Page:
Smaller, shorter and slower will be the key factors governing U.S. public-private partnerships going forward after recent proposed deals imploded due to political or financing troubles.

Speakers at the Reuters Infrastructure Summit in New York this week said long-term lease deals involving publicly owned assets have hit a speed bump, but will rev up during the next 12 to 18 months, hopefully as an improving economy frees up cash for investments.

High-profile deals have stumbled, including Chicago's $2.52 billion Midway Airport lease, due to the unavailability of financing. A $12.8 billion turnpike deal in Pennsylvania was defeated by political opposition.

But with states and local governments facing huge budget deficits and crumbling infrastructure, their need for a cash infusion will keep these so-called P3s percolating, although maybe not with such high-profile assets.

Governments look at the experiences of Pennsylvania and some of the other areas where a lot of attention was attracted and say, 'I don't need to sell the most important asset in the state,' said George Bilicic, chairman of Lazard's power, utilities and infrastructure groups.

Instead governments should be looking at more modest assets, such as a lone toll bridge or parking garages, he added.

The downsizing of assets will also reduce the amount of money private operators will have to raise to come up with the upfront payment to a government.

Tom Osborne, a UBS managing director, said deals were more likely to total between $1 billion and $5 billion.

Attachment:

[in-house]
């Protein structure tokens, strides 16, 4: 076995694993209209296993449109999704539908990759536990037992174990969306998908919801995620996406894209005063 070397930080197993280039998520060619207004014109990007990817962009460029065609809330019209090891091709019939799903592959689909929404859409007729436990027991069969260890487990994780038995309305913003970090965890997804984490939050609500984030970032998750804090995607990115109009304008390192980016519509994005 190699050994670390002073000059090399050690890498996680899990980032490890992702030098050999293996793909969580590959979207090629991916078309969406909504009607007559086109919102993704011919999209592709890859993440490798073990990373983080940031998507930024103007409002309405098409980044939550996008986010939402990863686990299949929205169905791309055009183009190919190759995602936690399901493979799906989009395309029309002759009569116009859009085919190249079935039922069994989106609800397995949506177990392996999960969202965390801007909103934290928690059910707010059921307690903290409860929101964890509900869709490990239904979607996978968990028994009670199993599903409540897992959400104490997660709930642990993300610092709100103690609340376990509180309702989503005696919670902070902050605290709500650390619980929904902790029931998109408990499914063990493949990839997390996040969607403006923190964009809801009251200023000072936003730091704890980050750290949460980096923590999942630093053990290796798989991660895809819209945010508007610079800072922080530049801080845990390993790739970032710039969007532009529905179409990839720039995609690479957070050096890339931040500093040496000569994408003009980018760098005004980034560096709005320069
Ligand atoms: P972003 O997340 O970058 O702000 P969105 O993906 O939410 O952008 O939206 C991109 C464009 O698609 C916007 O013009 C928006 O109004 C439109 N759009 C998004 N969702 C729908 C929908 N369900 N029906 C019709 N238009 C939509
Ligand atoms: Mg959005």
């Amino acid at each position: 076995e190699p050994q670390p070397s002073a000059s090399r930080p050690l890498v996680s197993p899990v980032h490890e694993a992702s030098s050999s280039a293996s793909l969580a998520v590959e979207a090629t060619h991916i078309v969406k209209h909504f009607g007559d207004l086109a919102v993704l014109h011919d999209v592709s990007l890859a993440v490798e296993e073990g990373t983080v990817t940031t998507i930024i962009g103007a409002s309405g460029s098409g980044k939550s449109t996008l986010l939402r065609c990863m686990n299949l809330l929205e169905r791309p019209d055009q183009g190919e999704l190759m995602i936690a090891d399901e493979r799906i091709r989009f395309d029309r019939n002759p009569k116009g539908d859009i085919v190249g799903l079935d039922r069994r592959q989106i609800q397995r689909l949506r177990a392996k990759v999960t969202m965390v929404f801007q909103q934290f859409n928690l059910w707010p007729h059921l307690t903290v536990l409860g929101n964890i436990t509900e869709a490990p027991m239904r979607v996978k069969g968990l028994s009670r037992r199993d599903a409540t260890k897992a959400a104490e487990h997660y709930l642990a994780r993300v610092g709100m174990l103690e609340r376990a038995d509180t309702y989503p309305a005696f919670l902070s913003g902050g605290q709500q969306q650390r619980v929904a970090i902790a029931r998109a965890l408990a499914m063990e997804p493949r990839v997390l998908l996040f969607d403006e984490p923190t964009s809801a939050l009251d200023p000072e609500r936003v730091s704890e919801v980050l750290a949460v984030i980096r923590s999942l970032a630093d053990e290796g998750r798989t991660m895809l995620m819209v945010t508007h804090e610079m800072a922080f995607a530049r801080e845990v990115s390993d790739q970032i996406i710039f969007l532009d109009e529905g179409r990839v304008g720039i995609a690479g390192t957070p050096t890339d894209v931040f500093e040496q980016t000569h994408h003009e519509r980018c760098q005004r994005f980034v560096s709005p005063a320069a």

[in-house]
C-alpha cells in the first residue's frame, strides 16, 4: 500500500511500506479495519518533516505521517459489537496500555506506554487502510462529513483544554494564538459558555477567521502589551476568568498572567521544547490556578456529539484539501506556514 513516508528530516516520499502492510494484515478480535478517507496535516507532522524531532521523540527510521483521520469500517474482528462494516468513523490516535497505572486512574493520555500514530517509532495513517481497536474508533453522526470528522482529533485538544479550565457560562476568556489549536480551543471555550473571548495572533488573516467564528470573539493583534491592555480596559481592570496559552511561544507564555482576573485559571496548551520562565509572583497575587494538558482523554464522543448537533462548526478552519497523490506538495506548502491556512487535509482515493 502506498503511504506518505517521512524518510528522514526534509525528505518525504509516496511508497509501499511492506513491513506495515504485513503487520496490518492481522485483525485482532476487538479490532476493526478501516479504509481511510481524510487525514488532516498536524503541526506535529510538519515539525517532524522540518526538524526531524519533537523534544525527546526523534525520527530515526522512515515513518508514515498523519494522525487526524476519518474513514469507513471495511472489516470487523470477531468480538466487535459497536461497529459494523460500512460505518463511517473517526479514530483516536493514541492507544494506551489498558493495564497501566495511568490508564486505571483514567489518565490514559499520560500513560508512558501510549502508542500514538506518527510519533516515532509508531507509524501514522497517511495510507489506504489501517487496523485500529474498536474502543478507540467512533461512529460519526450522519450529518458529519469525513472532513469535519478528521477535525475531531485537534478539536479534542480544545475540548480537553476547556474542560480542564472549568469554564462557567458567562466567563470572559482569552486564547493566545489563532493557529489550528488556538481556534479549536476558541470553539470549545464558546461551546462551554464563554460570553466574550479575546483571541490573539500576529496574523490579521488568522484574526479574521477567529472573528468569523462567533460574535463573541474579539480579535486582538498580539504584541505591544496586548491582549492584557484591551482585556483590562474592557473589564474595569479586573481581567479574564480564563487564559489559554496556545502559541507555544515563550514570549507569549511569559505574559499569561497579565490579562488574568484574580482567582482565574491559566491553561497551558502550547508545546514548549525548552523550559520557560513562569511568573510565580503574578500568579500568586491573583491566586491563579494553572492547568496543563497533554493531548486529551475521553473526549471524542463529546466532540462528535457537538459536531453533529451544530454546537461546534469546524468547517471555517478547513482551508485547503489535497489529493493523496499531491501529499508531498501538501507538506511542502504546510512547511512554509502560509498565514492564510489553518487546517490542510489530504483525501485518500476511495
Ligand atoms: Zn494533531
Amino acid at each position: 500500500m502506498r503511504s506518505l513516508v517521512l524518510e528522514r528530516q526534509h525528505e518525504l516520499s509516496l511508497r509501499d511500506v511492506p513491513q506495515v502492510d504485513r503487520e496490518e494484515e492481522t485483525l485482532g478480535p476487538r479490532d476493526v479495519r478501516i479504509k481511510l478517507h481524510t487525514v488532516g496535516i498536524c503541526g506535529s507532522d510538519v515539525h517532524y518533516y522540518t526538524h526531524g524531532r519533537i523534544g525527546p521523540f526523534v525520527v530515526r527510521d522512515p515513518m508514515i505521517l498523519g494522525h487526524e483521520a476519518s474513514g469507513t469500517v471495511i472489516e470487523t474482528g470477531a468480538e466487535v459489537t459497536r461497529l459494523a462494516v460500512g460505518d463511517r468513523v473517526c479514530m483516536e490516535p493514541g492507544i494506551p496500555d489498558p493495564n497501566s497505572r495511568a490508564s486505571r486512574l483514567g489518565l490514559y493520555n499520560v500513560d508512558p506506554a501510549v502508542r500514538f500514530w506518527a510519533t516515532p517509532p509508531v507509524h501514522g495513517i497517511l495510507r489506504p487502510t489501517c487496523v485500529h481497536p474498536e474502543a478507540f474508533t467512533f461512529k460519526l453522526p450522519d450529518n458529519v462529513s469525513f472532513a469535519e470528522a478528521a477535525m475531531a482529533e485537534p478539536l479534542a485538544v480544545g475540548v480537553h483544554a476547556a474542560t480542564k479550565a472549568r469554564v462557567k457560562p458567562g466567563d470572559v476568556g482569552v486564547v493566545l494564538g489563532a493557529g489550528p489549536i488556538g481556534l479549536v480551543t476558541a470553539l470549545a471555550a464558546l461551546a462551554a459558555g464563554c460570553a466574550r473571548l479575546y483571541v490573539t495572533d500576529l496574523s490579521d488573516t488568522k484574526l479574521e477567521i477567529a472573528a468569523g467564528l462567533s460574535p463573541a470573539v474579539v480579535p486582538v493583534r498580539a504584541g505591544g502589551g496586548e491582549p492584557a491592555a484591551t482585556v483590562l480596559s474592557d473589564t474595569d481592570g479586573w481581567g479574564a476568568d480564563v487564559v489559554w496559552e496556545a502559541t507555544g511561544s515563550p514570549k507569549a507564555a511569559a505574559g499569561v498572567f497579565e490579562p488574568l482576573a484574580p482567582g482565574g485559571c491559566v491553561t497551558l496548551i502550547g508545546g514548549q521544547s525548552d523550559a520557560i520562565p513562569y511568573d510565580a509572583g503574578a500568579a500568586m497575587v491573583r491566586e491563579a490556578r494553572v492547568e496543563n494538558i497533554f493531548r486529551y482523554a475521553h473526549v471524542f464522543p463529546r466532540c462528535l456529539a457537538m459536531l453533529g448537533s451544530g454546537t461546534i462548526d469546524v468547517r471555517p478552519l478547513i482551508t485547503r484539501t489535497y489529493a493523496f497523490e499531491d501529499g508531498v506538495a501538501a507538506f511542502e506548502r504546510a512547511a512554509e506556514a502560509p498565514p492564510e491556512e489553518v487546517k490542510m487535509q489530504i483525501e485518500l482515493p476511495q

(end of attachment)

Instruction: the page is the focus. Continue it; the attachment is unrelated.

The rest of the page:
You're going to see a more incremental approach, both in the private and public sectors in order to prove out the concept that (privatizations) can be an essential tool, he said.

Bilicic said while some consummated leases will last 99 years, durations going forward could be shorter, like 30 years with renewal available if performance standards were met by the private operator. That, he added, may be more palatable from a political standpoint.

Summit speakers also suggested that future privatizations may involve only part of an asset, allowing the government to retain some of the revenue stream. Or deals could be structured to give the government a share of revenue if the value of the asset grows above a certain point.

Meanwhile, public pension funds could be a growing source of financing for P3s as they look for ways to diversify beyond stocks and bonds.

I believe that if enough state plans invest in infrastructure, that most of that money will find its way back into the U.S. economy. said Mark Weisdorf, global chief investment officer of infrastructure investments at J.P. Morgan Asset Management.

One high-profile speaker played down the role of P3s, arguing the partnerships provide few advantages that publicly funded construction cannot accomplish on their own.

Felix Rohatyn, architect of the 1970s financial rescue of New York City and a former investment banker and diplomat, instead favors the creation of a National Infrastructure Bank, as a way to coordinate and finance projects, while weeding out wasteful spending.

I've never been sold on this idea of public-private partnerships, because I don't see anything here that is unique to the project, so all of the things you're looking at, you can get out of the private sector or out of the public sector, Rohatyn told the Summit.

One shouldn't have the illusion that you can get miracles by these things, he said.